During its three centuries in America, the banjo has managed to encompass both high- and lowbrow. In the 19th century it was associated with plantation music and the stereotype of the happy, dancing African-American; furthermore, evangelical Southerners of both races considered the banjo to be the devil’s instrument, according to ethnomusicologist Dena Epstein. Around 1910, the banjo had become an integral part of dance bands and jazz ensembles thanks to its volume and percussive abilities. Its place in jazz was usurped in the ’30s by the guitar, and by the ’50s, the image of the banjo-playing plantation slave had disappeared from popular media, replaced by the current banjo player stereotype: the isolated, Appalachian hillbilly strumming the old Child ballads.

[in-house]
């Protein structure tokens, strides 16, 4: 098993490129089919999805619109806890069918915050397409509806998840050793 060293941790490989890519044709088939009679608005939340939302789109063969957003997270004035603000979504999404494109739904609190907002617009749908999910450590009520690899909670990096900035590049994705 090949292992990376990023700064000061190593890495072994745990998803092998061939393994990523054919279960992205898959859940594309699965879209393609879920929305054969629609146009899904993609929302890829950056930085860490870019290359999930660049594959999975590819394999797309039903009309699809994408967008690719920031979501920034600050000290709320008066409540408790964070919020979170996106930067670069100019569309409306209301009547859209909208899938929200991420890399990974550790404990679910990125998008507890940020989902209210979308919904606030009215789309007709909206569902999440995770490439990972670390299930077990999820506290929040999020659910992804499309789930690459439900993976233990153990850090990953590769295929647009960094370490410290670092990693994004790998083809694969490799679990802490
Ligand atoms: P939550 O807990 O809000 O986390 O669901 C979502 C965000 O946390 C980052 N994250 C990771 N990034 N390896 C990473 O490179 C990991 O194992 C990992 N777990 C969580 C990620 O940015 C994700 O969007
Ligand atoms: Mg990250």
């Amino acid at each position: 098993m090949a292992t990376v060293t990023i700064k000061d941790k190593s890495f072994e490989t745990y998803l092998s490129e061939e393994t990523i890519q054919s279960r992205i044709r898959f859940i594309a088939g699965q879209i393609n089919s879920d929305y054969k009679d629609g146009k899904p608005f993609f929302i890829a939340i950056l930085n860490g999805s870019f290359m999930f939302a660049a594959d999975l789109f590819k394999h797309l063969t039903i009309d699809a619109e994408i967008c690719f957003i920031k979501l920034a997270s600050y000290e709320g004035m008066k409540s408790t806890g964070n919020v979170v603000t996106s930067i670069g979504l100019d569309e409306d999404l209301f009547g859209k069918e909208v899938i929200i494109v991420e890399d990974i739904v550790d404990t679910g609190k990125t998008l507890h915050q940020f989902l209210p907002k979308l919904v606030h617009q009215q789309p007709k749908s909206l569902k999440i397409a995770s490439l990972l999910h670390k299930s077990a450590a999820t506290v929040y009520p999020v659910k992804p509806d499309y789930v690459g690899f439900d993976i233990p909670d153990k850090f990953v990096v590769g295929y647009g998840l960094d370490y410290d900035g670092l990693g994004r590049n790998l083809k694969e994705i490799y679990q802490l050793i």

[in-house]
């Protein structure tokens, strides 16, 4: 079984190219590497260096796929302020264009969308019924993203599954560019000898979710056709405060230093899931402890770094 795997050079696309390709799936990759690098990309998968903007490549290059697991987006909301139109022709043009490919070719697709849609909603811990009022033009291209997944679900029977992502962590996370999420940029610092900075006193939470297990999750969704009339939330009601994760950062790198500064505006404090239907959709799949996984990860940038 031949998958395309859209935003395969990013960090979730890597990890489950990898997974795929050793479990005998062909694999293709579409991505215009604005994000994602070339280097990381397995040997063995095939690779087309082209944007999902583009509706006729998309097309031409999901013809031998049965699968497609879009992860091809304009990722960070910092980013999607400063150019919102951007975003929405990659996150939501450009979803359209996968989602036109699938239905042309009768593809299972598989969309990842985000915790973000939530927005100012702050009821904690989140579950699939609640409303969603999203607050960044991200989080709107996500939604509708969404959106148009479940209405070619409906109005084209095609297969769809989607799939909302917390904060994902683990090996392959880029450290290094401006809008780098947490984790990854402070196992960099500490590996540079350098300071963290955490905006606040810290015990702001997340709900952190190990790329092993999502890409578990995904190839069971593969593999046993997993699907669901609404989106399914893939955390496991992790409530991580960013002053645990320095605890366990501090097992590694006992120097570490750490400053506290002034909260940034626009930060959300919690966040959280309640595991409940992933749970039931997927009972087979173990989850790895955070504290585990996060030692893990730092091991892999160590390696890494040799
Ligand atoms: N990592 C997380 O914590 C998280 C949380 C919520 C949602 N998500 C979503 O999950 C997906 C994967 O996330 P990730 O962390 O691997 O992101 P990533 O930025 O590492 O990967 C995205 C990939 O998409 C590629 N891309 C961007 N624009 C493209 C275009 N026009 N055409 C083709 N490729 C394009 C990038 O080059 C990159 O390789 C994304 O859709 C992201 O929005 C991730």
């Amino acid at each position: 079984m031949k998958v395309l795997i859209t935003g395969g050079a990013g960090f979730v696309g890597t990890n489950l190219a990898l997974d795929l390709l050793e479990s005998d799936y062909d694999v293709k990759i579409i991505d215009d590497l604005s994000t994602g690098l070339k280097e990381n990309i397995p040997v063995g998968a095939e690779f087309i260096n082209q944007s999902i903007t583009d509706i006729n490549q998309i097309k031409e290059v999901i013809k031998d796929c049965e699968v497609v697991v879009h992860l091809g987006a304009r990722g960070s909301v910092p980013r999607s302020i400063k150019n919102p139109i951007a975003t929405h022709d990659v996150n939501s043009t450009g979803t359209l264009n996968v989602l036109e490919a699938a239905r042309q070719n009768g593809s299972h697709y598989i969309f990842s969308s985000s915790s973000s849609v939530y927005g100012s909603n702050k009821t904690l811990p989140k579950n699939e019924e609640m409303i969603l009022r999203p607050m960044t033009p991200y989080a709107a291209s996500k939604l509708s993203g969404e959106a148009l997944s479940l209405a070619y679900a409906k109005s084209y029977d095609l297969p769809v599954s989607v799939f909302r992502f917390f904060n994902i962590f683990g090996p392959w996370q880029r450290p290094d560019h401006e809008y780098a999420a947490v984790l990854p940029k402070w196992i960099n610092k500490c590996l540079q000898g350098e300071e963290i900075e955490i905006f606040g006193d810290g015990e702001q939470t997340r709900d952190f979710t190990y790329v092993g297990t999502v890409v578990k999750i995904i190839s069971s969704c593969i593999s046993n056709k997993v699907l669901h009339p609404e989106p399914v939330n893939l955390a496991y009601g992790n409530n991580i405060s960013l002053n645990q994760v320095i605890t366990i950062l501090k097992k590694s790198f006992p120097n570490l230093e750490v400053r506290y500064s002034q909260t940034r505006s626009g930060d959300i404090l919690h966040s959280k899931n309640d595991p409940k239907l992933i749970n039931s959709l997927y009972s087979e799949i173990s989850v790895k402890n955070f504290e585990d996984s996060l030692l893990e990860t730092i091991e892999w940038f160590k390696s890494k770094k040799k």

Combating the banjo’s stereotype as solely an instrument for Southern whites are two top-notch banjo players currently exploring the banjo’s African roots: jazzgrass virtuoso Béla Fleck recently traveled to several African countries in order to research the banjo’s history as well as jam with traditional African musicians. The resulting documentary, Throw Down Your Heart — directed by Fleck’s brother, Sascha Paladino, and currently making the festival circuit — is an amazing work full of absolutely stunning music. The dialogue featured in the film is scant — the real language is the music created by Fleck and numerous African musicians, which has an ability to dissolve the cultural and language barriers of the artists. Jayme Stone, another jazz-influenced banjo player, traveled to Mali in 2007 for similar purposes, releasing the album Africa to Appalachia in the summer of 2008. The record itself is a fascinating blend of music styles, but perhaps the most important part of Stone’s trips were his discovery of two banjo ancestors previously unknown to North America: the two-string konou and single-string juru keleni. These primitive instruments probably don’t have much place in modern music, but their discovery adds an important link in the banjo’s evolutionary chain.